Walking down the streets of New Orleans is like no other experience imaginable. The culture, the people and, of course, the fare is vivacious and inimitable. As I passed down Tchoupitoulas and found my way to Poydras, I spotted a little white and red sign, barely hanging from a portico reading, “Mother’s Restaurant.” Looking at my watch, I realized it was nearly 1 o’clock in the afternoon, and there was an hour-long line wrapped around the old, brick building. The sign to Mother’s boasted some of the world’s best-baked ham, but I was craving a different dish, bread pudding. Finally, I was allowed into the establishment to wait in another line to order. I gazed at the walls that were filled with old black and white photos, vintage posters and tin signs. Once I reached the counter, I tried to sound like a local by ordering fast and efficiently, only to be in the way of a man trying to balance a keg on a dolly. Apologizing empathetically, I realized that my cover was blown, I was from out of town and everyone now knew it. Finding my way through the crowd, I discovered a table all the way in the back of the restaurant and planted my little self in the corner with the rest of my family. Moments later, the waitress comes flying to our table with our orders. I saw my dad point to a dish, asking the waitress if it was his side of ham, and she said it was the bread pudding. I checked to make sure she wasn’t laughing, and when I realized she was telling me the truth, I looked up at the sad brown and white heap of bread pudding and set it next to my red beans and rice. I said a little prayer and encouraged my plates by saying that the most humble dishes are the best dishes. Amen.
I fell in love with my red beans and rice at first bite. And with every spoonful, I eyed the bead pudding, seeing if it would get prettier. It never did. After the last bite of French bread and beans, I put the bread pudding in front of me. I took my fork and slowly edged off a piece of the pudding, only to find a pool of what looked like sugar, butter and cinnamon. I drew the fork to my mouth, and all of the flavors I assumed were in the pool were now doing summersaults in my trap! I looked around to make sure that no one could see my excitement, for fear that they would ask for a bite. I snuck the white plate filled with heaven under the table, and every so often, when no one was looking, took a bite! Now, to make it clear, I am not a very selfish person. I am a giver by nature, but if anyone took a piece before I had my feel, I think they might have lost a finger! Eventually, I allowed the rest of the party to split a ration big enough for a mouse. I thought it was quite generous. As I left, I was happy, content, and dreamily making my way through Mother’s Restaurant. My dreams were slightly interrupted by a keg on a dolly nipping at my heels. As I reached the sunny, warm New Orleans streets, I felt empowered, sustained and full. All because of my contraband bread pudding.
Recipe: Revised from Mother’s Restaurant in New Orleans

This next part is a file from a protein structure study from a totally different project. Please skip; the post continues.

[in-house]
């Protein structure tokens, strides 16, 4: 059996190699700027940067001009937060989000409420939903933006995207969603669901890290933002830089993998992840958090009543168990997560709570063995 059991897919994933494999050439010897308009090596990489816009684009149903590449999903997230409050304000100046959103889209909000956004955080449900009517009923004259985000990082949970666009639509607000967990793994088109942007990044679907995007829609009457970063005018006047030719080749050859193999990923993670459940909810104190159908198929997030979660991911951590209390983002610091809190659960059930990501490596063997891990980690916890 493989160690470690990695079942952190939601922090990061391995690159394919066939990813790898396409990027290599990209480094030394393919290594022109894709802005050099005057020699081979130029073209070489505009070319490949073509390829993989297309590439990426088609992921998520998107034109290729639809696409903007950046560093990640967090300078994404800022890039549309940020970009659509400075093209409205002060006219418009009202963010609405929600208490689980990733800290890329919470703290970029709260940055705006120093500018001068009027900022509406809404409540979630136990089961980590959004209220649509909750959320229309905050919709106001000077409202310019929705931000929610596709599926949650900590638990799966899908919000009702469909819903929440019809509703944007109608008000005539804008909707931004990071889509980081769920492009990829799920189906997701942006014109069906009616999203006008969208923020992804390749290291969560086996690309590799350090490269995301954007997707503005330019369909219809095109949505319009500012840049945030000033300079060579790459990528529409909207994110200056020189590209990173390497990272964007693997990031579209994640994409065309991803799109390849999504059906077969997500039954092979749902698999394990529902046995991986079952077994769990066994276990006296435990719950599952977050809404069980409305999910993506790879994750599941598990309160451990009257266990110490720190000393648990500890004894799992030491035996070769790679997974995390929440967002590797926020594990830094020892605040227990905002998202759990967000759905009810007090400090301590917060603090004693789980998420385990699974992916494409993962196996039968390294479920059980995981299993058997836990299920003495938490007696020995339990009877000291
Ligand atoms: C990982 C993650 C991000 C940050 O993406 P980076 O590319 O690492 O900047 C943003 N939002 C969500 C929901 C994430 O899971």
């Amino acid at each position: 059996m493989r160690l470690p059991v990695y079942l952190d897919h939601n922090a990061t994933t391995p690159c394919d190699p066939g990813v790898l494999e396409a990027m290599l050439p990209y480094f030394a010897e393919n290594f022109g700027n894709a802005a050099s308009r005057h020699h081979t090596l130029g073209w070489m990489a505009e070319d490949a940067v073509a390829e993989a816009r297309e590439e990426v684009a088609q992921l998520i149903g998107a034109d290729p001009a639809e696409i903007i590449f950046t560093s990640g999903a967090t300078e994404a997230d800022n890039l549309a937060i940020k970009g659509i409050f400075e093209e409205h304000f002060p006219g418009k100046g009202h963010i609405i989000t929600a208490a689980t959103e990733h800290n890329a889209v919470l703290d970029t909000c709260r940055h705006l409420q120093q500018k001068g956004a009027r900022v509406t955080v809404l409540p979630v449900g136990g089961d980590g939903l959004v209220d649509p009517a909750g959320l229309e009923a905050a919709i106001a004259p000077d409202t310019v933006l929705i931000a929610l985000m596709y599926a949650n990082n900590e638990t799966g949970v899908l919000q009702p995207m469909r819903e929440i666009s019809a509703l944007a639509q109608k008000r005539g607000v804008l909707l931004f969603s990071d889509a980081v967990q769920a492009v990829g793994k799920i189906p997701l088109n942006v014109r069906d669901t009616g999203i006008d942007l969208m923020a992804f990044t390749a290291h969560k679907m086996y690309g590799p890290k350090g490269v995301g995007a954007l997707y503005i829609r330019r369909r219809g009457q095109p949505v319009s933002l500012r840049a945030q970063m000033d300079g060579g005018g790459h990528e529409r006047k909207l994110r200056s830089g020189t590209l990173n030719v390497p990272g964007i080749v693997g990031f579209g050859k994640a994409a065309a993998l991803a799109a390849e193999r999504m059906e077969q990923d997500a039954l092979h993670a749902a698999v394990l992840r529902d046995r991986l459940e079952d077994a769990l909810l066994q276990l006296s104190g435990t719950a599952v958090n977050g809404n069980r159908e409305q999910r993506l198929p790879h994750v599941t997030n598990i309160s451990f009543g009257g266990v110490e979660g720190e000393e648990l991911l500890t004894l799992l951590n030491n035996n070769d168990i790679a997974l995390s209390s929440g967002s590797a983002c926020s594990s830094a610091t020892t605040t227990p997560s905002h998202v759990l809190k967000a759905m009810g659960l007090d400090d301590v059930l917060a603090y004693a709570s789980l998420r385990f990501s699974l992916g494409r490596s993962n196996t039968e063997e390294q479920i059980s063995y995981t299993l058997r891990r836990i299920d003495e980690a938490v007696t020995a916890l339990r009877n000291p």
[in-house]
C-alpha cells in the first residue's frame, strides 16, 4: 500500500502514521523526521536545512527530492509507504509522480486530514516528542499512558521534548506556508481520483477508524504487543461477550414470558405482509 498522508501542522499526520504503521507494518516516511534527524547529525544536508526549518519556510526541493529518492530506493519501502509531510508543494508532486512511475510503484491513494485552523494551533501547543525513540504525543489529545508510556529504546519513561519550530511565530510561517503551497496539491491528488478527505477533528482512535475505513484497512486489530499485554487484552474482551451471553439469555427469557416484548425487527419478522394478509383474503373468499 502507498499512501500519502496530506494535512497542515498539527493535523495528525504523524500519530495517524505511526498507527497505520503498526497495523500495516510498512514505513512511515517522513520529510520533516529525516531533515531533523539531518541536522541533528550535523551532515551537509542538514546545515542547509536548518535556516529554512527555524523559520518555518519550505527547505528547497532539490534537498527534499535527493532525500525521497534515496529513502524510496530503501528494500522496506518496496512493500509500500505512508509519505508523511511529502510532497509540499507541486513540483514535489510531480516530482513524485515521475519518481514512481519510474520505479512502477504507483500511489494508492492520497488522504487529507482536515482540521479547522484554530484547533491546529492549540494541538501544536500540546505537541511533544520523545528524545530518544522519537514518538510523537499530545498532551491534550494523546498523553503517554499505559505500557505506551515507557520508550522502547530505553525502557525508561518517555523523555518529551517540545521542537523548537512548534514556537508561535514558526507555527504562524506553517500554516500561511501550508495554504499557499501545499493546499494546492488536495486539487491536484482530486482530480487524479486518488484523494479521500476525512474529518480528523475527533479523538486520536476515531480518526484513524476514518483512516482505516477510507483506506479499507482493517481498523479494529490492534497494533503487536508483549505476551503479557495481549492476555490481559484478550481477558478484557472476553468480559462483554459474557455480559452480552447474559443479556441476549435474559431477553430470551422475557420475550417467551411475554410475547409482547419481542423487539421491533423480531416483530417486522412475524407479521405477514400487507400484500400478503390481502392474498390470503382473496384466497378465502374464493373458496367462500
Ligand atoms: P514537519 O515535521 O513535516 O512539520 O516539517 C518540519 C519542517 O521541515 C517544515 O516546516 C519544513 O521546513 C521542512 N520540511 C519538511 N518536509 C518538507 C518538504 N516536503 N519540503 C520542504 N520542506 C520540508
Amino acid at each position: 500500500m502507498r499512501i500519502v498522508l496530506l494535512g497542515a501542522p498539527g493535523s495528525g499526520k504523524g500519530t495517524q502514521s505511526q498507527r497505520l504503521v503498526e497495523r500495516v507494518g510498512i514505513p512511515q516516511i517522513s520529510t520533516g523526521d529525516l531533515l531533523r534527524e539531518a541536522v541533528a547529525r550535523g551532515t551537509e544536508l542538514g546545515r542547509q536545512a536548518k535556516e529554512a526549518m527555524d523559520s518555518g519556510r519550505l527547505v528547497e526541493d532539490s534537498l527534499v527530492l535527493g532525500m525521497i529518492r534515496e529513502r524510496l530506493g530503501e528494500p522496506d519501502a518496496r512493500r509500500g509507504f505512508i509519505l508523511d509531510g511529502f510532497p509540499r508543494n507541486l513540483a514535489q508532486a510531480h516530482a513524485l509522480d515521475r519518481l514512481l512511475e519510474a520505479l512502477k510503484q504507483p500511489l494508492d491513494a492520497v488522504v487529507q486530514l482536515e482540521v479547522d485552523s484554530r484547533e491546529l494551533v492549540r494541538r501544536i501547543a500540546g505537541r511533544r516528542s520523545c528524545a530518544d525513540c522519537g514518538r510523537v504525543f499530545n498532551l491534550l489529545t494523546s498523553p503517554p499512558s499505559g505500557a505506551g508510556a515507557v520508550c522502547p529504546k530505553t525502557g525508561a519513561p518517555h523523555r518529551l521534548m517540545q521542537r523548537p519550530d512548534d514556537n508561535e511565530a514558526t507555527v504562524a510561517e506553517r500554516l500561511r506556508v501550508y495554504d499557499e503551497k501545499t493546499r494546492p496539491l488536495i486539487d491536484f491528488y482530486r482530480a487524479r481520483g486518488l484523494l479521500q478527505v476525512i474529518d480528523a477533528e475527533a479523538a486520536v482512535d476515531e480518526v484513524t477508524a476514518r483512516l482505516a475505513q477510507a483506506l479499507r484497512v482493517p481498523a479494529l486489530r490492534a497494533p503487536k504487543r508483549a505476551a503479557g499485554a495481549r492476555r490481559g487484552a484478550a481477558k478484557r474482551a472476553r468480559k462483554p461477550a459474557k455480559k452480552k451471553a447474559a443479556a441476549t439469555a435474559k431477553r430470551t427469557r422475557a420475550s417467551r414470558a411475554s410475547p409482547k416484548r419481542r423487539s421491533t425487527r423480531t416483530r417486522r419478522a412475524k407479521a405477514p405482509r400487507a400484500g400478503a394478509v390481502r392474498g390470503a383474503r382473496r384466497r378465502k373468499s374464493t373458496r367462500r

Makes 1 9×13-inch Pan of Bread Pudding
1 large French bread loaf or 2 smaller baguettes, torn into bite-sized pieces
4 cups of milk
1 cup of heavy cream
2 sticks of butter
1 ½ cups of sugar
4 tablespoons of vanilla extract
2 cups of fruit cocktail with syrup
2 tablespoons of ground cinnamon
¼ teaspoon of nutmeg (optional)
Preheat oven to 3500
Place the breadcrumbs in a large bowl. In a saucepan, combine milk, cream and butter and simmer until all of the butter melts. Pour milk mixture onto the bread and stir to combine.
In a separate container, whisk eggs, sugar, vanilla, cinnamon, nutmeg and fruit cocktail together. Pour into the same mixture as the bread and milk. Make sure all of the ingredients are combined well and there are no dry pieces of bread. Pour into a 9×13-inch dish. Bake in a 350o oven for 1-1 ½ hours until golden brown and set in the middle. Pour the bread pudding sauce either on each plate when serving or pour onto the bread pudding when it has finished being baked.
Bread Pudding Sauce:
2 sticks of butter
½ cup of brown sugar, packed
¼ teaspoon of cinnamon
In a small saucepan, combine all of the ingredients and heat on medium-low until slightly simmering. Reserve until ready to serve with bread pudding.
10 replies on “Ain’t Your Mother’s Bread Pudding”
Oh my gosh. I was just in NOLA for the first time at New Year’s. I missed Mother’s, but now I can’t wait to go back!
It’s definitely a place that should be on your list! It’s terrific!
I LOVE Mother’s — I discovered it on a work trip to Nola awhile back where I stayed at the Lowe’s Hotel that is basically 2.5 blocks away. That was both amazing and detrimental to my waist line. It is absolutely one of my favorite places in Nola — both for the food and the staff. LOVE!
It’s such a gem! So glad you love their vittles too! I dream about their bread pudding… And yes, luckily I don’t live in New Orleans or else I would weigh twice my size!
I want to go to MOTHERS’!!!!!!!!!!! My mouth is watering so much I can’ t talk!!!!
We need to take a trip together and go!
My o my o my! This is serious stuff. It don’t get no more serious! Yum yum yum!! I remember we told everyone around the table it was bad so we could keep it to ourselves 🙂 hehe!
Oh we did! We should feel so guilty, but, alas, I do not!
Oh! I remember the tiny bite I got from the bread pudding! It was the most exciting bite! It was delicious!! It did look sad but it had a delicious flavor! Very pleasantly surprised! 🙂 C’est beaucoup bon!!
What it lacked in beauty it won in flavor, and really, that’s what it’s all about!